Children and adolescents

Isocarboxazid tablets are not recommended for use in children

Other medicines and Isocarboxazid

Tell your doctor or pharmacist if you are taking, or have recently taken, any other medicines. This includes medicines obtained without a prescription.

In particular, you should tell your doctor about:

  • All other medicines which treat depression or anxiety including other MAOIs, selective serotonin reuptake inhibitors (SSRIs) and tricyclic antidepressants, eg clomipramine and imipramine
  • Medicines for high blood pressure, e.g. reserpine, methyldopa
  • Medicines to treat diabetes, e.g. insulin, metformin
  • Medicines used for cough and colds such as decongestants (these may contain substances called sympathomimetic agents, eg ephedrine, pseudoephedrine)
  • Medicines used for asthma or heart problems which contain sympathomimetic agents such as adrenaline and noradrenaline
  • Medicines used to suppress the central nervous system such as anticonvulsants for epilepsy and phenothiazines for severe mental problems, eg chlorpromazine, fluphenazine
  • Medicines to control appetite, eg amphetamine and fenfluramine
  • Medicines that treat Parkinson’s disease, e.g. levodopa
  • Strong pain killers, e.g. pethidine and morphine
  • Barbiturates used to treat severe sleeping problems, eg amylobarbitone
  • Medicines called antimuscarinics which are used in Parkinson’s disease, stomach and bladder problems
  • Diuretic medicines (“water tablets”)

Isocarboxazid with food, drink and alcohol

You should NOT take alcohol (especially red wine) whilst you are taking Isocarboxazid tablets. This includes non-alcoholic beer or lager.

Isocarboxazid tablets stop the breakdown of a substance called tyramine which is found in large amounts of certain foods. If this substance is not broken down, it can cause very high blood pressure. So, while you are taking Isocarboxazid and for two weeks after the course of treatment has finished, you should avoid the following foods:

  • Matured cheeses (e.g. cheddar or processed cheese made from mature cheese)
  • Yeast extracts (e.g. Bovril or Marmite)
  • Meat, fish or poultry which is not fresh or has been pickled
  • Broad bean pods
  • Over-ripe fruit

Pregnancy and breast-feeding and fertility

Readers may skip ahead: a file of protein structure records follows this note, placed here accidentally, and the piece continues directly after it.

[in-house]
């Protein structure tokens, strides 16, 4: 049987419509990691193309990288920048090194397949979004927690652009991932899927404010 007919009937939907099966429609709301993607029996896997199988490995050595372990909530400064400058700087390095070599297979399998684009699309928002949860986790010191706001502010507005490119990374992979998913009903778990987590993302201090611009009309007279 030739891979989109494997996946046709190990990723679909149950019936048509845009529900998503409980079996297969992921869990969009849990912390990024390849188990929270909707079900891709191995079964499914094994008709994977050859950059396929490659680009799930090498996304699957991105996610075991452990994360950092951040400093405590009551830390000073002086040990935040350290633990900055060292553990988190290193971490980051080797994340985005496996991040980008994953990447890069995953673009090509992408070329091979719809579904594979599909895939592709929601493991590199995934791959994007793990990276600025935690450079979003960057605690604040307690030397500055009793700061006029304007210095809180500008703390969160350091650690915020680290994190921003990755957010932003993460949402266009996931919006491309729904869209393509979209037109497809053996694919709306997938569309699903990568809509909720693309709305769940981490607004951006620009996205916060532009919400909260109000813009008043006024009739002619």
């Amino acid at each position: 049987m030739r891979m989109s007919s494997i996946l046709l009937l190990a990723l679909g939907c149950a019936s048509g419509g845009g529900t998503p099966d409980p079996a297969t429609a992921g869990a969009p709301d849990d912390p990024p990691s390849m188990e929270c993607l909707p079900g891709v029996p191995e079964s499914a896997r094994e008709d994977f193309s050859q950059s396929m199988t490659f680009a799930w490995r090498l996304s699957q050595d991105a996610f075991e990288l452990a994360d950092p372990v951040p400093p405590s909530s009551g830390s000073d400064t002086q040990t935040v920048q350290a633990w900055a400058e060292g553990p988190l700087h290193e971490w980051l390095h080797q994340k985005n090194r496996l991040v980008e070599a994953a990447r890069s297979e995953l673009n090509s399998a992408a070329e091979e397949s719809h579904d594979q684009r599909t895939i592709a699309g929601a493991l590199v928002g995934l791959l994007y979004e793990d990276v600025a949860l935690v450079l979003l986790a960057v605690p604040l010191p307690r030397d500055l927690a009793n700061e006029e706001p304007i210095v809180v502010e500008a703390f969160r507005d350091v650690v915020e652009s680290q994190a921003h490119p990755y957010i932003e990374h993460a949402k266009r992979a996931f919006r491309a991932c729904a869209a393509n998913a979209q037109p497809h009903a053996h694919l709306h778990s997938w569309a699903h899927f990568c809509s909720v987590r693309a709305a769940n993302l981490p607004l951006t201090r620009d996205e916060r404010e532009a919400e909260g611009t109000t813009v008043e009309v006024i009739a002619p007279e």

If you are pregnant or breast-feeding, think you may be pregnant or are planning to have a baby, ask your doctor or pharmacist for advice before taking this medicine.

Isocarboxazid should not be used during pregnancy or breast feeding unless your doctor thinks it is essential to do so.

Driving and using machines

Isocarboxazid tablets may make you feel drowsy or dizzy or affect your concentration. You should not drive or use machines when you first start to take this medicine until you are certain that you are not getting these side effects. If in any doubt, speak to your doctor before you drive or use machines.

Isocarboxazid tablets contain Lactose

These tablets contain lactose. If you have been told by your doctor that you have an intolerance to some sugars, contact your doctor before taking this medicinal product.

3. How to take Isocarboxazid tablets

Always take this medicine exactly as your doctor or pharmacist has told you. Check with your doctor or pharmacist if you are not sure.

The recommended dose is between one and three tablets daily, taken at different times or all together.

Sometimes this medicine needs to be taken for several weeks before you begin to feel better. Your symptoms should improve within a month but if no improvement is obtained in this time your doctor may increase the dose. It is very important to persist with the treatment course recommended by your doctor to obtain the maximum benefit from this medicine

Use in children and adolescents

Isocarboxazid tablets are not recommended for use in children.

Route and method of administration

For oral use only

If you take more Isocarboxazid tablets than you should

If you swallow too many tablets or someone else accidentally takes your medicine, contact your doctor, pharmacist or nearest accident and emergency department straight away. Take the medicine pack or this leaflet and any remaining tablets with you.

If you forget to take Isocarboxazid tablets

If you miss a dose, take it as soon as you remember provided that this is on the same day. You can take the full day's dose in one go, but do not take more than this on any one day.